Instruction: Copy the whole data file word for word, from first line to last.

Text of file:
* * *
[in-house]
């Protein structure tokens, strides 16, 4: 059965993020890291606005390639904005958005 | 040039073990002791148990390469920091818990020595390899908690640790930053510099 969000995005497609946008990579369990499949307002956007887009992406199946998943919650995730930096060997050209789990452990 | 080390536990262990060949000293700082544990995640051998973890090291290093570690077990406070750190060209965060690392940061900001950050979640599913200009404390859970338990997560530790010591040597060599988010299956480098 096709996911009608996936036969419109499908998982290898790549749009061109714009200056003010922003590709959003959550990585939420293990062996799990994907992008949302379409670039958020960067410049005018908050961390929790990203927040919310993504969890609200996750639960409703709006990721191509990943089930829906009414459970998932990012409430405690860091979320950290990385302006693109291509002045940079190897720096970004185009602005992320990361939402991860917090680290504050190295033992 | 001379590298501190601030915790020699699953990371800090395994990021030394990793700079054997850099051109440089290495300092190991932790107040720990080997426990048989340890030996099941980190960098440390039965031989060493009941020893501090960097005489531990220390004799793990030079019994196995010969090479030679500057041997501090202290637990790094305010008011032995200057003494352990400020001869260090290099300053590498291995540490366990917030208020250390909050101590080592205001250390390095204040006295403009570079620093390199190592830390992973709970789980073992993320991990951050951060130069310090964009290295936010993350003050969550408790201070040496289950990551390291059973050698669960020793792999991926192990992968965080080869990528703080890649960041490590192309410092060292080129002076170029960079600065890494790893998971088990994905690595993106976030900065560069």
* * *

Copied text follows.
[in-house]
């Protein structure tokens, strides 16, 4: 059965993020890291606005390639904005958005 | 040039073990002791148990390469920091818990020595390899908690640790930053510099 969000995005497609946008990579369990499949307002956007887009992406199946998943919650995730930096060997050209789990452990 | 080390536990262990060949000293700082544990995640051998973890090291290093570690077990406070750190060209965060690392940061900001950050979640599913200009404390859970338990997560530790010591040597060599988010299956480098 096709996911009608996936036969419109499908998982290898790549749009061109714009200056003010922003590709959003959550990585939420293990062996799990994907992008949302379409670039958020960067410049005018908050961390929790990203927040919310993504969890609200996750639960409703709006990721191509990943089930829906009414459970998932990012409430405690860091979320950290990385302006693109291509002045940079190897720096970004185009602005992320990361939402991860917090680290504050190295033992 | 001379590298501190601030915790020699699953990371800090395994990021030394990793700079054997850099051109440089290495300092190991932790107040720990080997426990048989340890030996099941980190960098440390039965031989060493009941020893501090960097005489531990220390004799793990030079019994196995010969090479030679500057041997501090202290637990790094305010008011032995200057003494352990400020001869260090290099300053590498291995540490366990917030208020250390909050101590080592205001250390390095204040006295403009570079620093390199190592830390992973709970789980073992993320991990951050951060130069310090964009290295936010993350003050969550408790201070040496289950990551390291059973050698669960020793792999991926192990992968965080080869990528703080890649960041490590192309410092060292080129002076170029960079600065890494790893998971088990994905690595993106976030900065560069």